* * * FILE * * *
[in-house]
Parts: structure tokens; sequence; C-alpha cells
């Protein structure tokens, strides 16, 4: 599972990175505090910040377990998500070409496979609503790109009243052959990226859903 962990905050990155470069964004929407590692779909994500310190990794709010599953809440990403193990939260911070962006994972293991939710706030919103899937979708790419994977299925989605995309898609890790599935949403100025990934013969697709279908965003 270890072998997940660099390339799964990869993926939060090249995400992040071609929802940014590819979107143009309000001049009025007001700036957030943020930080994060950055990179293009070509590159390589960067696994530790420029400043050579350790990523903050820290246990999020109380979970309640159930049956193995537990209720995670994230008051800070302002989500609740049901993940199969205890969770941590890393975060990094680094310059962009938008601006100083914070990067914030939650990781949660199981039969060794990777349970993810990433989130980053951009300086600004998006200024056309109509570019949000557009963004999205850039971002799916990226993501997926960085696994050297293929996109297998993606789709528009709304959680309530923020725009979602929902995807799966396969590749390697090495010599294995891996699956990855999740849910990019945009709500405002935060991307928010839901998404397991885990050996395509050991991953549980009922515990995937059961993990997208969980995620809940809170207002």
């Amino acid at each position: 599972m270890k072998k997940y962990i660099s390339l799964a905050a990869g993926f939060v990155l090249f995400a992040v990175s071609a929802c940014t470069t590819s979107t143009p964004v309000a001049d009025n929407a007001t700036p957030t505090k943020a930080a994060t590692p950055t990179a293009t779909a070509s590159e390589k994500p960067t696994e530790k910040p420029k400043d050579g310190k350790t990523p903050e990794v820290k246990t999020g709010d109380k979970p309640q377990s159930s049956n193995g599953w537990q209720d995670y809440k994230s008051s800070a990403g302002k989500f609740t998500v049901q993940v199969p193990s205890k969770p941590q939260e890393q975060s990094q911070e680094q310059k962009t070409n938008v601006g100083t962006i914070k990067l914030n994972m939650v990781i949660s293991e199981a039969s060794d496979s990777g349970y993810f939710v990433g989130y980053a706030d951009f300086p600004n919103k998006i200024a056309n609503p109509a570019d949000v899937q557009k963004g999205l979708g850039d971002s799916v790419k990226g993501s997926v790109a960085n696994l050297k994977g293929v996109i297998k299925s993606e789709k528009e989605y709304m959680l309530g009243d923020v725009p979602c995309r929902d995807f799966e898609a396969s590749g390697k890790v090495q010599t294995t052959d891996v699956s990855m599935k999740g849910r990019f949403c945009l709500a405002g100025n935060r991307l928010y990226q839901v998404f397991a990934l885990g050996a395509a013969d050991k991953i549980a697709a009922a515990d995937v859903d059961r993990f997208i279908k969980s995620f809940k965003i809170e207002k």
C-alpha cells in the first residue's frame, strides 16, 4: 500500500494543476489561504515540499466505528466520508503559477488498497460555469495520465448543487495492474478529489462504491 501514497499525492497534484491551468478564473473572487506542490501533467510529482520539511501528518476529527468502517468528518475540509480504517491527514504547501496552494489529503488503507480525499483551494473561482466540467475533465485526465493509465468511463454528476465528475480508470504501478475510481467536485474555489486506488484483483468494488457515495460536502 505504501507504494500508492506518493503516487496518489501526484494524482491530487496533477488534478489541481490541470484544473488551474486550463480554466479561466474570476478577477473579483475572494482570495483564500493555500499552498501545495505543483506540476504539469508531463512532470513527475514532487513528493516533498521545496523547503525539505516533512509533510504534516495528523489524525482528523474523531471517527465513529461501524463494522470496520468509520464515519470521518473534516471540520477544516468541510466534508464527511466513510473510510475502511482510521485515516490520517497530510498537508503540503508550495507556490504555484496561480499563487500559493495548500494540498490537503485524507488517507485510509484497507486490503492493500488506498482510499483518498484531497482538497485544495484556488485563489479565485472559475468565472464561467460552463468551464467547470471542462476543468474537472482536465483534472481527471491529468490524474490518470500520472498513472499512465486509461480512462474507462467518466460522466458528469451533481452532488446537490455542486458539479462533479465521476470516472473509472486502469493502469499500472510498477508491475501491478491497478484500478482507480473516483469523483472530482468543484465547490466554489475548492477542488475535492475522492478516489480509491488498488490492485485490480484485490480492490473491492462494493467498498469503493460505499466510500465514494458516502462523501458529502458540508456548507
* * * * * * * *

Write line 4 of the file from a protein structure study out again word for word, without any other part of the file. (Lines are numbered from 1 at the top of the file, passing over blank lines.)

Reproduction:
């Amino acid at each position: 599972m270890k072998k997940y962990i660099s390339l799964a905050a990869g993926f939060v990155l090249f995400a992040v990175s071609a929802c940014t470069t590819s979107t143009p964004v309000a001049d009025n929407a007001t700036p957030t505090k943020a930080a994060t590692p950055t990179a293009t779909a070509s590159e390589k994500p960067t696994e530790k910040p420029k400043d050579g310190k350790t990523p903050e990794v820290k246990t999020g709010d109380k979970p309640q377990s159930s049956n193995g599953w537990q209720d995670y809440k994230s008051s800070a990403g302002k989500f609740t998500v049901q993940v199969p193990s205890k969770p941590q939260e890393q975060s990094q911070e680094q310059k962009t070409n938008v601006g100083t962006i914070k990067l914030n994972m939650v990781i949660s293991e199981a039969s060794d496979s990777g349970y993810f939710v990433g989130y980053a706030d951009f300086p600004n919103k998006i200024a056309n609503p109509a570019d949000v899937q557009k963004g999205l979708g850039d971002s799916v790419k990226g993501s997926v790109a960085n696994l050297k994977g293929v996109i297998k299925s993606e789709k528009e989605y709304m959680l309530g009243d923020v725009p979602c995309r929902d995807f799966e898609a396969s590749g390697k890790v090495q010599t294995t052959d891996v699956s990855m599935k999740g849910r990019f949403c945009l709500a405002g100025n935060r991307l928010y990226q839901v998404f397991a990934l885990g050996a395509a013969d050991k991953i549980a697709a009922a515990d995937v859903d059961r993990f997208i279908k969980s995620f809940k965003i809170e207002k």